Coleman, whose first daughter, Leah, was diagnosed as profoundly deaf at age 14-months, learned American Sign Language (ASL) to communicate with her daughter. Coleman would later decide to teach ASL to children and began producing Signing Time videos, which are available on CDs, DVDs, and through PBS stations.

A second child, Lucy, was born with cerebral palsy and a doctor warned Coleman that her child “was profoundly retarded and would never speak.” Then one day, Lucy signed the ASL word for more and “It was amazing that her first communication was in [ASL],” said Coleman. “Her next sign was ‘water,’ and though it wasn’t perfect, we knew what she wanted.”

Today, Lucy is in second grade, loves to sing and attends a mainstream school. Leah is now a fifth grader after skipping a grade, and recently won a spelling bee.

“If we had believed that doctor and not signed with her, she would have been locked in that body and not communicating. Now, she speaks beautifully.” - Rachel Coleman on Lucy

To read more about Rachel Coleman’s Emmy award nomination, her daughters and Signing Time, click here.


Deaf258 said...

Not to be a downer or anything.. But why do people honor hearing people and not Deaf when it comes to ASL products for the public?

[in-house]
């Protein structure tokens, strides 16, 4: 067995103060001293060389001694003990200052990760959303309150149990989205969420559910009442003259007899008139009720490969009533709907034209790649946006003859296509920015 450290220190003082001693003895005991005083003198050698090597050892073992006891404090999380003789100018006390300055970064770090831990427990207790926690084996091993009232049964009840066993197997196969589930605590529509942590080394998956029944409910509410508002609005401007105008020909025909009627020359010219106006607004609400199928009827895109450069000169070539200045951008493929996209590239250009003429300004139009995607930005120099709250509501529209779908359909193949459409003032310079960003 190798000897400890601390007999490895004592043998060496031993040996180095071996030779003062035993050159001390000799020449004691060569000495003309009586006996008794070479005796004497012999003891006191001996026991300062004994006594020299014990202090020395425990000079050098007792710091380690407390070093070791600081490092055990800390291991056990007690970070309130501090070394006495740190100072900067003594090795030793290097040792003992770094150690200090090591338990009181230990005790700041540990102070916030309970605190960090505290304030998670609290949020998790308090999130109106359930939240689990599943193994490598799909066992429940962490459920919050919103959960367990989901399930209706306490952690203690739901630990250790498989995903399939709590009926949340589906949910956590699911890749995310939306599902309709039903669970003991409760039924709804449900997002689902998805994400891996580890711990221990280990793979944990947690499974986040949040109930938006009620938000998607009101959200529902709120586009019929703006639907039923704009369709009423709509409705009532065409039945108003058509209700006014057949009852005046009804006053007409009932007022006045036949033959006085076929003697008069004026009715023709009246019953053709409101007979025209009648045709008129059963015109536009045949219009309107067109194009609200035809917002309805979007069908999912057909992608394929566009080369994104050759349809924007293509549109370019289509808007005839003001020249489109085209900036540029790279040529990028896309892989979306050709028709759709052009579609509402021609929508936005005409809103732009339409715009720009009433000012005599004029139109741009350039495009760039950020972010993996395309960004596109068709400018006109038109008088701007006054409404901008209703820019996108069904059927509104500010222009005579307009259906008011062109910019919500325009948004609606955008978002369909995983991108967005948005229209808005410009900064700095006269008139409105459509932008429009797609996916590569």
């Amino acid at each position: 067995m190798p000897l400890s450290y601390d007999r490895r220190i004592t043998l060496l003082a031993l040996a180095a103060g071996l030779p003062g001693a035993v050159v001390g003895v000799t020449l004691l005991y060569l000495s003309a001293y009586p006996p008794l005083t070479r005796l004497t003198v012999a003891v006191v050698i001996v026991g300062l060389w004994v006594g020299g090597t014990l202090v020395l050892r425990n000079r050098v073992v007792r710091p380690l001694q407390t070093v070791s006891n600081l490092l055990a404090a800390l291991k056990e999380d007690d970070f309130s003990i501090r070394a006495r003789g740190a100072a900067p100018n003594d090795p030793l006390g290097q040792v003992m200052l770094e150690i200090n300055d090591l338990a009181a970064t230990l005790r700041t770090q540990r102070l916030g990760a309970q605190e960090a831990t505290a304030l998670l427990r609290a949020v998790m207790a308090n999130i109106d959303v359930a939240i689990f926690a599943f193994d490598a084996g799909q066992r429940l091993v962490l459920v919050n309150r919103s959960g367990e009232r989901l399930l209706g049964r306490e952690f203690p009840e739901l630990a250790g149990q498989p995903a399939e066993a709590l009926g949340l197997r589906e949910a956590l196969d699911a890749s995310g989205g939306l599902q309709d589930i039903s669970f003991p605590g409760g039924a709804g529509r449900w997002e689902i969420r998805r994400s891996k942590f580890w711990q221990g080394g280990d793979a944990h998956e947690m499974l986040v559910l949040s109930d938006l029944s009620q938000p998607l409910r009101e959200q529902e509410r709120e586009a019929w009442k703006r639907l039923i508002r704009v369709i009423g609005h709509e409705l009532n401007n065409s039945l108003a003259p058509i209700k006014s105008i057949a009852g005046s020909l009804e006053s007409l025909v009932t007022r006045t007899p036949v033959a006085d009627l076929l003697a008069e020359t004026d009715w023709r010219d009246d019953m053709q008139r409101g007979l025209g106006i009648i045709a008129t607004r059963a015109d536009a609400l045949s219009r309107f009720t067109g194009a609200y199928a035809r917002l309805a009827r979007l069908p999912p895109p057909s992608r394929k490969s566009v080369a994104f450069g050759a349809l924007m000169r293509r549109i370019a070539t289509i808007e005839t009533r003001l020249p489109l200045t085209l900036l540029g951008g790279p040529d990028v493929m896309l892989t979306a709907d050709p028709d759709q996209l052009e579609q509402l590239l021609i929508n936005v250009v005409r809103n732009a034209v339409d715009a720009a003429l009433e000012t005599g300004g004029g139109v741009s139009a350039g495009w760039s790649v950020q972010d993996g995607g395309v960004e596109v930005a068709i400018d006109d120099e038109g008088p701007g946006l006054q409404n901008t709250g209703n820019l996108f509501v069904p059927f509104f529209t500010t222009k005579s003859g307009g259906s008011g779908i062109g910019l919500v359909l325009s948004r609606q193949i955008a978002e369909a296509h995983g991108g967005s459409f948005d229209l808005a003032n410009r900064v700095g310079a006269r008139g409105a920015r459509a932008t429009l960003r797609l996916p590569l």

There is something wrong with the picture.

Anonymous said...

Shame on you all Editors... so you think smart?


Valerie said...

I agree with you, Jodi.

I want a copy of Signing Times myself.

It protrays ASL in a positive light - that is what matters. So I agree shame on deafread editors.

OCDAC said...

I think theyre using some kind of a dartboard logic to determine what goes where and each editor seem to have a different sized dartboard.

Kim said...

Deaf258-- It's because her product is super popular. Perhaps you aren't aware?? I don't think there's anything wrong with that picture. She's done a great service for everyone.

Thanks for pointing this out Jodi.

J.J. said...

Hi Mom in Tuscany,

Which post was this? When?

Next time you can simply E-mail us asking for an explanation...there are many reasons why we put posts in Extra.

If I knew which one and when...then I'd be able to track down which human editor put it in extra and get their reasoning.

Sometimes it is as simple as a dead link...

-J.J. Puorro
DR Human Editor

Unknown said...

HI J.J.,